Saturday, October 4, 2008

Ready or not, development is coming to Richmondville

It is with some amusement that I read Cobleskill village trustee Mark Galasso’s letter to the Times-Journal defending his support for the proposed Maranatha fitness center in Richmondville. The issue that concerned Galasso was whether or not the village of Cobleskill should pursue a Restore NY grant for the Newberry Square building or whether it should back out and endorse the fitness center instead. Galasso criticizes the “us-versus-them” attitude in the village and argues th1at we all need to come together for what’s best for the region.

Believe it or not, I think Galasso makes a pretty good case for why Cobleskill village officials should support the Maranatha project. However, as a Richmondville resident who lives in the path of this recent surge of proposed development along Route 7, I’m not so sure Schoharie County ought to be using its limited Restore NY monies to encourage more sprawl.

It seems like with the Empire Zone in place, there is a rush to build up the area with very little concern for the consequences or the people in the way.

Here are some of the projects that have recently been proposed for the Route 7 corridor between Warnerville and the village of Richmondville

-$4.2 million Maranatha fitness complex next to the former Warnerville Roller Rink
-Expansion of Lancaster Development site on Podpadic Road
-Relocation of Mill Services wood finishing factory on former Sabata farm or on Podpadic Road
-New town/village highway garage on Podpadic Road
-Proposed truck stop near either Warnerville or Richmondville exit off I-88
-Car wash in Warnerville near high school (currently under construction)

It appears that the usual suspects, i.e. Makeley, Loder and Galasso have big plans for Podpadic Road. I know that the Town of Richmondville needs a new garage and that the area is starved for jobs, but is anyone asking what all this new development will mean for the existing land uses in the immediate area? This part of the town of Richmondville, which bleeds into the hamlet of Warnerville, is home to a small residential neighborhood, a few small businesses, a few remaining farms and of course the Cobleskill-Richmondville high school.

As all of this new industrial development brings increased truck traffic, how will that affect residents and high school students who walk to school? What effect will this truck traffic have on air quality? For that matter, what are the hazards associated with the processes used by Mill Services, Inc.? What will happen to the last few farms in this area? Are they just going to get squeezed out until Makeley, Loder and Galasso buy up everything and build more sprawl and industry?

Over the past year, many residents have loudly protested the building of a few wind turbines. But what’s shaping up in Richmondville’s east end and Warnerville promises to be a much more drastic change to the landscape. The scope of these changes requires a new comprehensive plan for the town conducted with maximum citizen participation.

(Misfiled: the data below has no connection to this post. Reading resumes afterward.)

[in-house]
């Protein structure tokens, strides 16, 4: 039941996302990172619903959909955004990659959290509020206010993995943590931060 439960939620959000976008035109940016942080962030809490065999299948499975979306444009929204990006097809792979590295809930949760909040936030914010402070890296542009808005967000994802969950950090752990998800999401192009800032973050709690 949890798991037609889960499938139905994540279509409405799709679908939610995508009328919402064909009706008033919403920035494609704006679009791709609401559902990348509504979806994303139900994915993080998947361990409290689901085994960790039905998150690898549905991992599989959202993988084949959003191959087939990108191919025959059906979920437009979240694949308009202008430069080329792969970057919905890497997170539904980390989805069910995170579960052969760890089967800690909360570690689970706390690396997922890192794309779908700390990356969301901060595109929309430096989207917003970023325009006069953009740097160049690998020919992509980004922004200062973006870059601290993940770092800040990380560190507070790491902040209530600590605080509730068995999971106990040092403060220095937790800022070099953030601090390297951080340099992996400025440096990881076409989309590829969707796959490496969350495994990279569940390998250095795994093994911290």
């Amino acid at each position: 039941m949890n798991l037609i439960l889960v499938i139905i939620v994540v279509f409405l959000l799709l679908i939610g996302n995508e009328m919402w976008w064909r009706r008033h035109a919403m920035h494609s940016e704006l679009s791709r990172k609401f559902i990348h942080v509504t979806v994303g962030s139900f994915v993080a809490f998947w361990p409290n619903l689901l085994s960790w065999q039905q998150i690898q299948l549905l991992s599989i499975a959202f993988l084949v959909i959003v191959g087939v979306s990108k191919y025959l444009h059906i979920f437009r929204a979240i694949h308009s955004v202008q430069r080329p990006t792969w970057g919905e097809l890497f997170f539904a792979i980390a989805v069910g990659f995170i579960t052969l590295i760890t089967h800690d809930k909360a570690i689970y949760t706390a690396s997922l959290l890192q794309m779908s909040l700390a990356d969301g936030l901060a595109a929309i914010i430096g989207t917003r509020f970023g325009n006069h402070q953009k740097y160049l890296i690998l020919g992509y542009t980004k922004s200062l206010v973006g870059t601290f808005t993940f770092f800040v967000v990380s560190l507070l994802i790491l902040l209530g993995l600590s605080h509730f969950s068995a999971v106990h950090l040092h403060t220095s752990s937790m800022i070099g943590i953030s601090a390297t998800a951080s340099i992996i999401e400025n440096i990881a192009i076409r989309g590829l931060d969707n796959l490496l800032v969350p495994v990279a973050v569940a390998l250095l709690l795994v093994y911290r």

This is necessary to ensure that Empire Zone-related development occurs in an orderly and sustainable fashion. This growth can occur in a manner that complements the area, or it can be left up to the greedy few to become a sprawling mess with unknown environmental consequences.

What this boils down to is a handful of powerful people making very big decisions about the future of this community without any consultation or participation from members of the community at large. The people deserve, and ought to demand, better.

2 comments:

Anonymous said...

Big Baby Galasso didnt get his water so he dont want nobody inside the village limits to get nothing.

"a handful of powerful people making very big decisions about the future of this community"
Nothing new.

Bob Nied said...

You are absolutely correct that haphazard sprawl and development at any cost is the goal of a few individuals with a vested interest in such "growth" and unfortunately those very same individuals hold seats on, or strongly influence local government bodies in Richmondville and Cobleskill. Richmondville has a Comprehensive Plan that wisely advocates for a "mixed use" approach to the Rt. 7 corridor, rather than the "Colonie-ization" of the area as a safe harbor for every quickie mart and car wash that comes to Town. Harold Loder, the Chair of the Richmondville Planning Board, Comprehensive Plan Committee and Zoning Rewrite Committee has proudly proclaimed that residential housing is "dead" along the entire stretch of RT. 7 and implied that the future is in a string of gas stations, car lots and other low-employment businesses. Not a very creative or attractive vision for the future but certainly one that is fitting for a developer who owns hundreds of acres just waiting to be paved. Until control of future growth is wrestled from the hands of developers and real estate agents, who while sitting on Planning, Town and Village boards serve their own interests, we have limited hope for a well-reasoned and balanced plan for the future. Unless our Planning Boards actually begin to "plan" rather than acting as permitting agents we will move rapidly and with little grace from an urban to suburban community lacking in character and unable to attract or retain community oriented-residents.